I doubt if we knew then that both my sister and I would go on to pursue various musical ventures throughout our youth and then end up as choir directors for our careers!

Who or what have been the most important influences on your musical life and career?

I would have to say that the biggest influences on my musical life and career would be the church that I grew up in, as well as the classical influences that I learned from my teachers of oboe and piano, and my music teachers at school.

What drew you to singing and conducting?

The Pentecostal church, in which I grew up, had a strong musical culture where singing accompanied everything. It would have been very hard not to have developed a love of music and singing in such an environment.

Whilst I loved the singing, I never wanted to be a performer intentionally. I think it is fair to say that I fell into it, alongside my sister and friends. We would gather around the piano at church, where my sister would play and the rest of us would stand her around singing in harmony. It all came about so naturally. After doing this for a while, we decided one day that we would perform at an upcoming concert, and that’s how I started singing.

Our particular denomination had choirs up and down the country – and they were very competitive! Soon, my singing extended to one of these choirs that was London wide. It wasn’t too long before I graduated from being a choir member, to helping out with the conducting, and finally to being a main conductor. My classical training meant that I had extra tools with which to teach and impart to others.

What are the special pleasures and challenges of conducting a gospel choir?

There is nothing like the sound of voices joined in singing to me. It’s a very spiritual experience in the broader sense of the word. The best choirs will always say that they are like family, and I believe that it is togetherness and connection that actually impacts the sound a choir makes.

What did it mean to you and the choir to perform at the wedding of Prince Harry and Meghan Markle?

It was a wonderful honour, and hugely exciting to be asked. It was completely unexpected, seemingly coming out of the blue. We knew that we would be setting a precedent, however, as there has been no other black Gospel choir that has sung at a royal wedding.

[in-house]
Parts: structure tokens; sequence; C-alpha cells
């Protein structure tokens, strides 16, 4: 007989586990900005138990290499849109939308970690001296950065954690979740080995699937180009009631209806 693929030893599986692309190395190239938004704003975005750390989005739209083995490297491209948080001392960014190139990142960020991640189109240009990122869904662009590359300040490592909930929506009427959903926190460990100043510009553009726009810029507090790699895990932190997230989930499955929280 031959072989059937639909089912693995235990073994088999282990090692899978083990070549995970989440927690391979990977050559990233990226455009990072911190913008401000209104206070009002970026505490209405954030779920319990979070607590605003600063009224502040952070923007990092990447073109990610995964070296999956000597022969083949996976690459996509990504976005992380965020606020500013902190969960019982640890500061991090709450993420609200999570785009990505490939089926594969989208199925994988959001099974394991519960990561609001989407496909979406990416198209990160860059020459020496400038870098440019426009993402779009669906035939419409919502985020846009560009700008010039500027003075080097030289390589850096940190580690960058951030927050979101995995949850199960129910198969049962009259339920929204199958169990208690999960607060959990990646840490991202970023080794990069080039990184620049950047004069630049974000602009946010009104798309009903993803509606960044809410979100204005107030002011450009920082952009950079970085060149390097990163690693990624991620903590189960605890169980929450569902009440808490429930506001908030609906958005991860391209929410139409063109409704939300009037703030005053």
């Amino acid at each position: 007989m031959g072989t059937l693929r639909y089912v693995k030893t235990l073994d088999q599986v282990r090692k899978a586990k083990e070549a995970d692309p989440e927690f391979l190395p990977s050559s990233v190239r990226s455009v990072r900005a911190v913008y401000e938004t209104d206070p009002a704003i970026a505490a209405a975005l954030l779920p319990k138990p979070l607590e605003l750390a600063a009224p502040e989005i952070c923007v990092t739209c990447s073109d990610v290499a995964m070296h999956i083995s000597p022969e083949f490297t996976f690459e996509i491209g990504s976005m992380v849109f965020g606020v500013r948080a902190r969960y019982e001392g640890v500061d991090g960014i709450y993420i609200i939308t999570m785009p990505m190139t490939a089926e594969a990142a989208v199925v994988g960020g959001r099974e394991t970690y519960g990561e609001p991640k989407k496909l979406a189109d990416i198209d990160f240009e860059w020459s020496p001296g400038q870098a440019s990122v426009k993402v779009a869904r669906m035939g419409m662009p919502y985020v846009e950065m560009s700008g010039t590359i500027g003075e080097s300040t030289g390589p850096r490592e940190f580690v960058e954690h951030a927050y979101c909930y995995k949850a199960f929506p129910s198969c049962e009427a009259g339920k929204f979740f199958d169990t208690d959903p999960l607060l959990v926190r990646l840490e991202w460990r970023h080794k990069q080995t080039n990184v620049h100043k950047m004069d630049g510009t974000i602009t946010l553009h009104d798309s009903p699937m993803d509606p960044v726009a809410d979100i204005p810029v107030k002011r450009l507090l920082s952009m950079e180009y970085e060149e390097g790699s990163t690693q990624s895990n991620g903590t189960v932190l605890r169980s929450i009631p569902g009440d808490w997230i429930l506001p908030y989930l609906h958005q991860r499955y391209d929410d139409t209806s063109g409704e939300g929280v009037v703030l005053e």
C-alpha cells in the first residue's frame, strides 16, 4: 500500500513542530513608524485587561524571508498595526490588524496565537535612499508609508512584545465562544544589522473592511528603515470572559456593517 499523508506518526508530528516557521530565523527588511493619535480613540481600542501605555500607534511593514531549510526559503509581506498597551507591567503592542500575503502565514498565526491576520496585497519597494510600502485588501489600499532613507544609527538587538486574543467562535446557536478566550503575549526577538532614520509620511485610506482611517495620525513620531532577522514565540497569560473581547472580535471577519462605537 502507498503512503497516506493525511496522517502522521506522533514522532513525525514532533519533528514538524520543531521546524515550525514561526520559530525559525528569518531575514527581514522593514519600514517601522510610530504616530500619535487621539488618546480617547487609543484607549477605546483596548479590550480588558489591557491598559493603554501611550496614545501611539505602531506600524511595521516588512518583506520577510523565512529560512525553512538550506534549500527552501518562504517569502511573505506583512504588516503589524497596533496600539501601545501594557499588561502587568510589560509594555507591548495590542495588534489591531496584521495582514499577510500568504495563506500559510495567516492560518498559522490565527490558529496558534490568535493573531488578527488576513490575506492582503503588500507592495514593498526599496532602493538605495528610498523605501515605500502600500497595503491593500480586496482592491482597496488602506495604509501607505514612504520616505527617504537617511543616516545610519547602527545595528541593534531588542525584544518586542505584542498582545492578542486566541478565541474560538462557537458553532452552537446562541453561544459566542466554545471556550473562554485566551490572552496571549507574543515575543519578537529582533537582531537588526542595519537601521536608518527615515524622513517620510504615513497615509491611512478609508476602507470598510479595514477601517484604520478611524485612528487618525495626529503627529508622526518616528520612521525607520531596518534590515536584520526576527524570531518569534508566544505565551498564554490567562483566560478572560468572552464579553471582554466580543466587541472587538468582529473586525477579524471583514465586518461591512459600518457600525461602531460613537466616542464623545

We didn’t understand at the time how much this would change things for us. It’s been a rollercoaster of a ride, thrilling, dizzying, and sometimes challenging. I don’t think we would have it any other way.

What have been the greatest challenges of your career so far?

I think surviving through the lockdown and the pandemic has been the greatest challenge for the choir, and for the whole industry. It hasn’t just been a matter of being locked away in your house; I believe that so much was also locked away – creativity, connection, and the list goes on. I must say, though, we had some wonderful opportunities during the lockdown which helped to keep us hopeful, and connected.

I think it’s always important to remember your ‘why,’ and this is what we try to do. As people of faith this is quite important and we back that up with prayer and times of worship.

What is your most memorable concert experience?

My most memorable concert experience has got to be the whole of our US Tour in 2019. It was incredible as a gospel choir to be singing in the land where gospel music first came into being. We were so well received, it was an amazing and unforgettable time. 

As a musician, what is your definition of success?

Personally, success is always about the impact that one’s art has on other people. When I’m teaching my choirs I will often say to them that people should come to your performance one way and leave another. It’s about transformation that makes things better. I have been privileged to see the power of music do this so many times over my singing career. It’s always thrilling to me. This is what I call success.

What advice would you give to aspiring musicians?

I think it’s important to love what you’re doing, but more, love the people that you are doing it with and doing it for. It makes all the difference. Fame will only last for so long, but real love is solid and true. I know that this sounds like a real cliché, but I believe it.

What is your present state of mind?

Anticipatory! I am hopeful and looking forward to great things coming to pass!

 

The Kingdom Choir’s new EP, Together Again, featuring Jake Isaac, is out now

 


Karen Gibson MBE is a choir conductor and workshop leader with London’s The Kingdom Choir, which she founded. She led the Kingdom Choir’s gospel performance of “Stand by Me” at the wedding of Prince Harry and Meghan Markle in May 2018, after which she was described as “Britain’s godmother of gospel”.Gibson has previously provided backing vocals for acts such as Grace Kennedy and The Beautiful South. She has been involved with vocal groups and choirs since 1993, conducting gospel workshops all over the UK and Europe as well as Nigeria, Japan, Zimbabwe, Rwanda and the United States.She was appointed Member of the Order of the British Empire (MBE) in the 2020 Birthday Honours for services to music.